Mentoring, Methodology, Social Media and Research, Video, History/Historiography


I've been working with several colleagues on problems attending the mentoring of women students in STEM fields, new teachers of professional writing, and women entering professional writing as a field.

  • Michele Simmons, Lisa Meloncon, Kristen Moore, Liza Potts and I completed a Keynote (upon receiving the Diana Award from the Association of Computing Machinery--SIGDOC) and an article for the Proceedings for SigDoc 15. Entitled "Intentionally Recursive: A Participatory Model for Mentoring," the talk and article reports on efforts that Women in TC have taken to research academic mentoring in Technical Communication and reshape it for our field's needs.

  • Michele Simmons, Kristen Moore, and I have an editorial in the current Programmatic Perspectives entitled "Mentoring Women Faculty in Technical Communication: Identifying Needs and the Emergence of Women in Technical Communication." It can be downloaded at:
  • Kristen Moore and I published "Time Talk: On the Power of Small Changes in Mentoring of Undergraduate Women" in Journal of Technical Writing and Communication. This article uses feminist approaches to mentoring as a way to assist STEM women (and men as well) practice a skill women engineers are thought to struggle with, i.e., developing language and practices that assist them in controlling and justifying their work time. That article has recently won the 2015 CCCC Award for best Article on Philosophy or Theory of Technical or Scientific Communication.

  • Alex Layne and I are working on a case study of mentoring new teachers of professional writing who are not disciplinarily affiliated with professional writing research.

  • Methodology

    Methodology is always on my mind. I look forward to starting a book with Michele Simmons, and in preparation I have worked on several publications that trace practices and extend some conference presentations that interrogate the building of small or mundane habits: 3 of 4 are placed.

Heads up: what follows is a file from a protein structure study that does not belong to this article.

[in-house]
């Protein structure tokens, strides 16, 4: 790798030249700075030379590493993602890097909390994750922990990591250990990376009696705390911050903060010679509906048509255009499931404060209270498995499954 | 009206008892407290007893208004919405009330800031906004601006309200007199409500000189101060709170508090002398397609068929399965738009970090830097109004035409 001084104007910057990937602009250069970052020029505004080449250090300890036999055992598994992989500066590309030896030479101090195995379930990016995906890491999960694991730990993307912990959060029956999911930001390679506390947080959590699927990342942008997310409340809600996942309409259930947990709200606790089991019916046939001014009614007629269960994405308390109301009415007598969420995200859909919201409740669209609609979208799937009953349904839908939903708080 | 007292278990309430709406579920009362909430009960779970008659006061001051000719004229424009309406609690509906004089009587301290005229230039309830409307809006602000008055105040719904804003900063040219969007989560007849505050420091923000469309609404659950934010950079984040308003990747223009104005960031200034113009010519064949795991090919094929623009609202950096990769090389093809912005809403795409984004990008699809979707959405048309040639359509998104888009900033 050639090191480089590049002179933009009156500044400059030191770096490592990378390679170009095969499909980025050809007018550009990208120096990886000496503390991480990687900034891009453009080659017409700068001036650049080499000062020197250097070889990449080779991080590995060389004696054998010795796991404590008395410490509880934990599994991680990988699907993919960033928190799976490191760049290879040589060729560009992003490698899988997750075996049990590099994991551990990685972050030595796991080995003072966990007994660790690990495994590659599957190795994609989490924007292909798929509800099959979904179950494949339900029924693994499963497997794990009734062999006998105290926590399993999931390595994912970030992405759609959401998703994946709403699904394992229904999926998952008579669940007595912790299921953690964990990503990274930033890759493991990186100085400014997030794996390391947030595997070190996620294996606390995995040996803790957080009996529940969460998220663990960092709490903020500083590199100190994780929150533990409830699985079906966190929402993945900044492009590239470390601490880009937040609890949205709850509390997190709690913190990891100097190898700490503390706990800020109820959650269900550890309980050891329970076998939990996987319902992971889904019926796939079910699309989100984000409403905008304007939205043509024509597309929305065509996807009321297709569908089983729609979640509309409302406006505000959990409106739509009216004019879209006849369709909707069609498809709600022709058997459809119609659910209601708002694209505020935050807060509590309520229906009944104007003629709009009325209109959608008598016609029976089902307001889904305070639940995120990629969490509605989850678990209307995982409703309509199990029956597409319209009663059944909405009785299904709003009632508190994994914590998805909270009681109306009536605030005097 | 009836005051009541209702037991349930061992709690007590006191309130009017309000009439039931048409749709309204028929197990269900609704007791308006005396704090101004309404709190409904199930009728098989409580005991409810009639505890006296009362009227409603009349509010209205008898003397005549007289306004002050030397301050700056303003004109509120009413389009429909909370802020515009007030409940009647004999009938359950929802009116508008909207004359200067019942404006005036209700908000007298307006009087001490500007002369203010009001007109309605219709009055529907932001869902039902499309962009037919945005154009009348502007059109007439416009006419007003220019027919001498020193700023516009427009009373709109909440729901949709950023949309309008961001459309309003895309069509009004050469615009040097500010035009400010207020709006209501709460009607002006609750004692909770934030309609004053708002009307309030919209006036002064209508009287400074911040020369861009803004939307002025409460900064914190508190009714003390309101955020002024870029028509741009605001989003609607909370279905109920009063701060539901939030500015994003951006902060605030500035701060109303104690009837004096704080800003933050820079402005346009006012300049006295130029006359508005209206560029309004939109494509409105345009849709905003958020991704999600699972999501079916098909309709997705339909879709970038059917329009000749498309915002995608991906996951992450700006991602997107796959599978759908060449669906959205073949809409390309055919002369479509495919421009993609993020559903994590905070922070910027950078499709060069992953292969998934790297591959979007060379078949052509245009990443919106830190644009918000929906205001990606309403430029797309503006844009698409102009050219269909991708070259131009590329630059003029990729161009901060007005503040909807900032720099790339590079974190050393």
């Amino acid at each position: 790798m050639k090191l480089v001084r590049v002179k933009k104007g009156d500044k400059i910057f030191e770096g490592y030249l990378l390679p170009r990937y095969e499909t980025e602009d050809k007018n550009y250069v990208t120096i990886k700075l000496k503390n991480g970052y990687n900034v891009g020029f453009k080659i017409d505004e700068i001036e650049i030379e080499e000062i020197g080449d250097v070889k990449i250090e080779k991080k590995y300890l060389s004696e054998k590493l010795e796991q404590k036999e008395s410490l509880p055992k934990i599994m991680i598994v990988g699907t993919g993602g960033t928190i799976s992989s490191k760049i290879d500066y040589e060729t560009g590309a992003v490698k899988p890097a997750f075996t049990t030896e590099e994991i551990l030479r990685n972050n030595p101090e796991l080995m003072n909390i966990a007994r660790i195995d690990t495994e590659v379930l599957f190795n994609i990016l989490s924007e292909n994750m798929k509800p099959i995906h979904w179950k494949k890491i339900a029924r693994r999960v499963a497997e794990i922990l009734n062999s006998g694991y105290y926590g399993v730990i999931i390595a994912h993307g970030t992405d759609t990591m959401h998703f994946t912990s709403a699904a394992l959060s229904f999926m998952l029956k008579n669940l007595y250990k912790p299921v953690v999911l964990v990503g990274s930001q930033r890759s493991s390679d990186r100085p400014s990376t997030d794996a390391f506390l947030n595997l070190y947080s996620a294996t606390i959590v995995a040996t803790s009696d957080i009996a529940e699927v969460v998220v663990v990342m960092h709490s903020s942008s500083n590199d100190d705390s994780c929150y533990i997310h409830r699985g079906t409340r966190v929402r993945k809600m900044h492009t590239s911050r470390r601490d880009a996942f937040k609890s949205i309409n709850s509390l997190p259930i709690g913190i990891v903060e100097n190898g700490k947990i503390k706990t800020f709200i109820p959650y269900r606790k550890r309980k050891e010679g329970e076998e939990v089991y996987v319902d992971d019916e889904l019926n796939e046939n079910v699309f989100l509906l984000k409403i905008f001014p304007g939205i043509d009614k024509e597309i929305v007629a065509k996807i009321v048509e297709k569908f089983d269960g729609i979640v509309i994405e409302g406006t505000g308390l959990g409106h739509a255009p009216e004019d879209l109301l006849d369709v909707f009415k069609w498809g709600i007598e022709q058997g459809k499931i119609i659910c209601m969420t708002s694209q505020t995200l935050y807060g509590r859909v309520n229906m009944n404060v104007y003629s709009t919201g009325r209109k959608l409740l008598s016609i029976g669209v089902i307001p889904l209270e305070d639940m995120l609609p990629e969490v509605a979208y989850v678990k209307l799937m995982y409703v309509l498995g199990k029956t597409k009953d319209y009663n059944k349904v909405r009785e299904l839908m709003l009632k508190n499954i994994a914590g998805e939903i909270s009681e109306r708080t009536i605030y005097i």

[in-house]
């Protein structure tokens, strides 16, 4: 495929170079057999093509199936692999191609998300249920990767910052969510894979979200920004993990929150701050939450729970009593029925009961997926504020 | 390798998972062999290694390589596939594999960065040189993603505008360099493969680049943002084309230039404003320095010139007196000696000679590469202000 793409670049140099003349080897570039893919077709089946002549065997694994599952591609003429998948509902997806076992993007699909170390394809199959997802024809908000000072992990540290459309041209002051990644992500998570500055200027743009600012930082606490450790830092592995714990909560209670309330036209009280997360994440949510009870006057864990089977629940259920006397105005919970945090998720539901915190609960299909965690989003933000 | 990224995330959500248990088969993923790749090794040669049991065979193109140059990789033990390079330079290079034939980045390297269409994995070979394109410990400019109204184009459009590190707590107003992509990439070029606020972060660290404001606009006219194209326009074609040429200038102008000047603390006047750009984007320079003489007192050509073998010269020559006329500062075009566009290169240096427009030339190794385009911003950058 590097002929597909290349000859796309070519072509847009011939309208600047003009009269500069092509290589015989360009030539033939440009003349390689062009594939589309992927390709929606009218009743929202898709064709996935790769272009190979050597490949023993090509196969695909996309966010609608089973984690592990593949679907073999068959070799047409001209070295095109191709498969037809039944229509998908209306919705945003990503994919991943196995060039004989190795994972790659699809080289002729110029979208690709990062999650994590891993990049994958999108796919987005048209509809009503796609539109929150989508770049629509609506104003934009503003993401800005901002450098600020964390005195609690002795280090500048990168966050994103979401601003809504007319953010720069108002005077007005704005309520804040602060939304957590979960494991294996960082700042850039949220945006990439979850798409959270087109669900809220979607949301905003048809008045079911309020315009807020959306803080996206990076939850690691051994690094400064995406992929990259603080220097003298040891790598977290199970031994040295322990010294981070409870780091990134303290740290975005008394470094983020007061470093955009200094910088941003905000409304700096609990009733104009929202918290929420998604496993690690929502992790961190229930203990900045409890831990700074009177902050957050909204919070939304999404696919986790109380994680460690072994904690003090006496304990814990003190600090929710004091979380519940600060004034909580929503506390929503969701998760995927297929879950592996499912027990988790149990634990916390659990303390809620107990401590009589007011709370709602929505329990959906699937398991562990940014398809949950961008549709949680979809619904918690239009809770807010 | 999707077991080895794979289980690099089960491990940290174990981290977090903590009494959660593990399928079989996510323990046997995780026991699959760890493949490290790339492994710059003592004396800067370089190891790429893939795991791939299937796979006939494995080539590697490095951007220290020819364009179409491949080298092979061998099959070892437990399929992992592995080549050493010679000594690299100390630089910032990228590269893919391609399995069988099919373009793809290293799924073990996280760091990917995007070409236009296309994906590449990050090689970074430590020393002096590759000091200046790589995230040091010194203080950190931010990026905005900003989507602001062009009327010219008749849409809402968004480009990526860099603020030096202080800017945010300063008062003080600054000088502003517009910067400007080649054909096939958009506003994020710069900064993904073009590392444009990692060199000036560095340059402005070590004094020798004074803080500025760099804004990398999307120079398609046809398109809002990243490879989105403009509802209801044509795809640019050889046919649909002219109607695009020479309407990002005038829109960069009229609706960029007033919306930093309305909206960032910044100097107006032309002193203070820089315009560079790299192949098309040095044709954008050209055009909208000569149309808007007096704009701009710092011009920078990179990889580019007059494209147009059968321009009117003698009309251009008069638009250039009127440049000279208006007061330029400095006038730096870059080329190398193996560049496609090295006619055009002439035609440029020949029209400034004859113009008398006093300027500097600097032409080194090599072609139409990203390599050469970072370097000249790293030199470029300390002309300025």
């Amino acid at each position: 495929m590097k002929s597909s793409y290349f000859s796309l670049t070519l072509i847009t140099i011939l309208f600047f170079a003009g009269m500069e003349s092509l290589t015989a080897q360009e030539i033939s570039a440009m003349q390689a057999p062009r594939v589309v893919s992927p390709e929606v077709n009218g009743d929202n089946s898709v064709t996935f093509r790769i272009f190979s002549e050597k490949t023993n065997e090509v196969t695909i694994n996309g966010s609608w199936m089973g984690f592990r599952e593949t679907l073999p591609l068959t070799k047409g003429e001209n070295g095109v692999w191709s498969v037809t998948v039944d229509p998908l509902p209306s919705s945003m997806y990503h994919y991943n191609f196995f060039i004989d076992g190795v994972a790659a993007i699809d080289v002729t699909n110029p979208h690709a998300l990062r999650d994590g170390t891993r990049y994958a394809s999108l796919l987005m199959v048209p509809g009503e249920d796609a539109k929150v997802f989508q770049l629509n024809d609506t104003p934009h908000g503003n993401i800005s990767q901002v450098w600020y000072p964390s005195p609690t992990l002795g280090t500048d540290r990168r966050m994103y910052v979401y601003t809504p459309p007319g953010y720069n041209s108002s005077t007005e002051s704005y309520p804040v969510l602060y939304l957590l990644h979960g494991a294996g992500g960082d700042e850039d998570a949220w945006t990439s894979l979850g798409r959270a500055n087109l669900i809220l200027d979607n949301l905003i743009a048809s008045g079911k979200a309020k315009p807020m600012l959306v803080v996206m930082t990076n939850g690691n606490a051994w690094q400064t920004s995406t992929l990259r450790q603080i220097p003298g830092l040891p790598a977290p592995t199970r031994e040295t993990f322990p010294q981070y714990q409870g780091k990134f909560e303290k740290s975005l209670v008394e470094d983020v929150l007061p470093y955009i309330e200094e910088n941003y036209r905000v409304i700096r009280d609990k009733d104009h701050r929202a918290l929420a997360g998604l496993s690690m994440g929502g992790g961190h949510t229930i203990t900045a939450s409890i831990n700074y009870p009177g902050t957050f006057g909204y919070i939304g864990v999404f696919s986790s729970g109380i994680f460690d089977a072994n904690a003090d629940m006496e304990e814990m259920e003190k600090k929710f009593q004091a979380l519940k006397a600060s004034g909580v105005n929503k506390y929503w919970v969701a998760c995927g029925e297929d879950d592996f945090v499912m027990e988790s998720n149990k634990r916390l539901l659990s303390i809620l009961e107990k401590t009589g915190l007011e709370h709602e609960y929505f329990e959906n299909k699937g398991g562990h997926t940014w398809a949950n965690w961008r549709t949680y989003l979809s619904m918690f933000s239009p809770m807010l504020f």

• "Tracing Uncertainties: Methodologies of a Door Closer" (with Michele Simmons and Kristen Moore) examines how Bruno Latour's sociological deployment of ANT works in his ethnographies (and might work in some of our public research);

    • "Methodological Ballast: Storytelling as a Balancing Practice in the Study of Posthuman Praxis" (with Emily Legg) that examines how varied uses of storytelling (particularly American Cherokee storytelling) interact with human and nonhuman agents in ways that facilitate posthuman praxis;

    • "Beckon, Encounter, Experience: The Danger of Control and the Promise of Encounters in the Study of User Experience." Rhetoric and Experience Architecture, edited by Liza Potts and Michael Salvo (book under review);

    • "'We say it as we see it': Promises and Challenges for using Participant Generated Images (PGI) as a Participatory Research Technique in Technical Communication" (article under review)

    Social Media and Research

    Social media both depends on communication and changes dimensions of that communication: techniques, technologies, audiences, archives, purposes, and yes even genres.

    • Mark Hannah and I are working on an approach to online research practices that are sensitive to disciplines as well as technology advances.


    Peter Fadde and I have written a series of articles on video and composing in digital environments.
    • The first article we published addressed developing a sustainable approach that would assist you in handling the rapid technology changes: "Video for the Rest of Us? Toward a sustainable process for incorporating video into multimedia composition." In D. DeVoss, H. McKee, & R. Selfe, eds., Technological Ecologies and Sustainability: Methods, Modes, and Assessment. Computers & Composition Digital Press and Utah State University Press, 2009.